Bryan Cranston health: Actor ‘lost ability to taste and smell’ as a result of long Covid

Long Covid sufferer shares struggles with walking her dog

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Bryan Lee Cranston, 64, has gained massive respect from millions of viewers thanks to his astounding portrayal of Science teacher turned drug lord in the mega successful show Breaking Bad. Cranston was struck down with a Covid infection and still to this day has not fully recovered.

The actor first revealed he had coronavirus back in July, telling fans on social media he had mild symptoms after he and wife Robin Dearden tested positive.

Other actors who came out regarding their COVID-19 infection include Tom Hanks, announcing the news in March.

Others include actor Idris Elba, singer Gloria Estefan and Formula One champion Lewis Hamilton.

Cranston was initially only ill for 10 days however after overcoming the worse of his symptoms, he is still feeling the effects of the virus.

In an appearance on The Ellen DeGeneres Show, Cranston said: “We had a few days of achiness, but not enough to keep you in bed.

“I had a temperature of 99 (37.2C) for about three hours, and then just exhaustion for a week after that.

“The only thing that lingered, and still is to this day, is I lost a percentage of my ability to taste and smell.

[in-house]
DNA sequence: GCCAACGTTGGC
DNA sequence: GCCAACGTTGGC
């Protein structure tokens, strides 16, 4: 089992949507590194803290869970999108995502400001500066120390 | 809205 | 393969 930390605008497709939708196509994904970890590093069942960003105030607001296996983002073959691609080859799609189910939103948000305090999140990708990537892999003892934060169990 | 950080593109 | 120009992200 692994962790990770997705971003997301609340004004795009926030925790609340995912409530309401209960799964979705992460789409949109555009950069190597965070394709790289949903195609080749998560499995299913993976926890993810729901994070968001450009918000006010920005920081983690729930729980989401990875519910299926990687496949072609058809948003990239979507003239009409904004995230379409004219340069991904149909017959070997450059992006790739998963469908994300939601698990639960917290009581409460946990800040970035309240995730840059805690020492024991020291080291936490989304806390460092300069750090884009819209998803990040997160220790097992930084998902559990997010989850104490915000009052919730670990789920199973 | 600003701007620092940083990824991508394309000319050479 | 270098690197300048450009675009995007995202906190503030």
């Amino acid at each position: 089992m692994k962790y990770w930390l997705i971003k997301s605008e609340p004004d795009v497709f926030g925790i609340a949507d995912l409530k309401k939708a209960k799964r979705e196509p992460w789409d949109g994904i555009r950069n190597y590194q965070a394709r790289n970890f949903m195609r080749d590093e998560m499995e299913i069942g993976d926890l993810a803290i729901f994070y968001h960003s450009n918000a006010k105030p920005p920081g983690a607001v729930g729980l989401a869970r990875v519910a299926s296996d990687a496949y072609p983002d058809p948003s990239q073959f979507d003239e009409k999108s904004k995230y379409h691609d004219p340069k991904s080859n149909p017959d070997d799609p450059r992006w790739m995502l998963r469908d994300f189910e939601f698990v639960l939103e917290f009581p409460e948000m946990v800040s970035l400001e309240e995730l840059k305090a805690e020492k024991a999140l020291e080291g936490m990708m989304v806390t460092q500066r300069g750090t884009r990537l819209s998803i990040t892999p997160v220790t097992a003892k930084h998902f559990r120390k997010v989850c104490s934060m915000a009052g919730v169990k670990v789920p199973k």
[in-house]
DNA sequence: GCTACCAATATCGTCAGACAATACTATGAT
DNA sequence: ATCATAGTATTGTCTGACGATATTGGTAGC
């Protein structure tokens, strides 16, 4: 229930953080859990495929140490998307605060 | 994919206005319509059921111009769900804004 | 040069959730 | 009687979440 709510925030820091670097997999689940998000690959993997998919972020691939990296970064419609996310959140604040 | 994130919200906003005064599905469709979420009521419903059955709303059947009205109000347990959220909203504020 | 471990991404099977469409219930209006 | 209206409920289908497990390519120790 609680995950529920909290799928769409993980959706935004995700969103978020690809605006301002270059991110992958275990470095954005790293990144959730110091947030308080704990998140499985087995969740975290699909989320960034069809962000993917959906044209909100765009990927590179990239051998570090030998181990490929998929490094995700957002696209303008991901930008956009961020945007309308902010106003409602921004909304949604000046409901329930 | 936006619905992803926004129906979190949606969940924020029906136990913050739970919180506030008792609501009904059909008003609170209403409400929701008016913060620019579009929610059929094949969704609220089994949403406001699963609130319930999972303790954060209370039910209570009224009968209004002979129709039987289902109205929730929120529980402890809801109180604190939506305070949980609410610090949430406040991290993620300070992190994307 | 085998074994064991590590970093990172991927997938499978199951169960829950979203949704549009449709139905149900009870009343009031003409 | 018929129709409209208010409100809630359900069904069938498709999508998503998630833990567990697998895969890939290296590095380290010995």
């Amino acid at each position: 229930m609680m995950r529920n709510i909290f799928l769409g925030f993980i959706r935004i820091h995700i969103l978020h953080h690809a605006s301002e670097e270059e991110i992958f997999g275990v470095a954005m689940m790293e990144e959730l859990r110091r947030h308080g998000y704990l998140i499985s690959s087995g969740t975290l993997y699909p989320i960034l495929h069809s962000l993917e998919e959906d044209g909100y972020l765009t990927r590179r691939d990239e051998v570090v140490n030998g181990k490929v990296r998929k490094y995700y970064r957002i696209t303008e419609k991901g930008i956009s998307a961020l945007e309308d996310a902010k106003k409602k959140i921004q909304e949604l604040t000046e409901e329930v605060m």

“I think about 75 percent has come back, but if someone was brewing coffee, and I walk into a kitchen, I cannot smell it.”

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Since the start of the COVID-19 pandemic, it’s become clear that many people with the infection lose their sense of smell and taste.

And doctors are concerned that some will never get back to normal.

Dr Nicholas Rowan, an assistant professor of otolaryngology-head and neck surgery at Johns Hopkins University noted that it’s also possible the coronavirus does have some direct effect on the sense of taste.

Respiratory viruses, including cold viruses and the flu, are known to sometimes trigger anosmia.

Fortunately, the issue resolves for most people.

“But unfortunately,” Dr Rowan said, “some patients are left with permanent olfactory [smell] dysfunction.”

Long Covid

Long Covid is a term to describe the effects of COVID-19 that continue for weeks or months beyond the initial illness.

The health watchdog NICE defines long Covid as lasting for more than 12 weeks, although some other people consider symptoms that last more than eight weeks to be long Covid.

More details of how many people are affected by long Covid are still emerging, but research suggests around one in five people who test positive for COVID-19 have symptoms for five weeks or longer.

For around one in ten people, they last 12 weeks or longer.

Cranston said on an Instagram post that he was donating plasma for scientific research.

“About now you’re probably feeling a little tied down, restricting your mobility and like me, you’re tired of this,” he wrote in the post.

“Well, I just want to encourage you to have a little more patience. I was pretty strict in adhering to the protocols and still… I contracted the virus.”

“I count my blessings and urge you to keep wearing the damn mask [SIC], keep washing your hands, and stay socially distant,” he added.

“We can prevail – but only if we follow the rules together.”

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